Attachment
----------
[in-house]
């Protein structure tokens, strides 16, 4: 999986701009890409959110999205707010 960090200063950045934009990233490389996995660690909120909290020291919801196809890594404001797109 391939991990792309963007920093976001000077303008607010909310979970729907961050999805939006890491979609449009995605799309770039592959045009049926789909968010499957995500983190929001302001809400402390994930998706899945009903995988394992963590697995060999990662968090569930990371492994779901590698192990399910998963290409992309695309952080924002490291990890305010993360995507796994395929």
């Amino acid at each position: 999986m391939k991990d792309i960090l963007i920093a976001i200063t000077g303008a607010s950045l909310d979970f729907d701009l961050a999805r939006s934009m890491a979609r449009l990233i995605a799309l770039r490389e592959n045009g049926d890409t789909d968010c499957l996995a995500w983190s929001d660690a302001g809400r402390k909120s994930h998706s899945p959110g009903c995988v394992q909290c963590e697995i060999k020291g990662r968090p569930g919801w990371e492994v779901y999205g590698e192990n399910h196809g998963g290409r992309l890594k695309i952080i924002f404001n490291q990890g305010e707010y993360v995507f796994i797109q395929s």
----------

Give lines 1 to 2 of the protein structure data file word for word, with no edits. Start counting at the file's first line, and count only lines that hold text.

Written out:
[in-house]
């Protein structure tokens, strides 16, 4: 999986701009890409959110999205707010 960090200063950045934009990233490389996995660690909120909290020291919801196809890594404001797109 391939991990792309963007920093976001000077303008607010909310979970729907961050999805939006890491979609449009995605799309770039592959045009049926789909968010499957995500983190929001302001809400402390994930998706899945009903995988394992963590697995060999990662968090569930990371492994779901590698192990399910998963290409992309695309952080924002490291990890305010993360995507796994395929």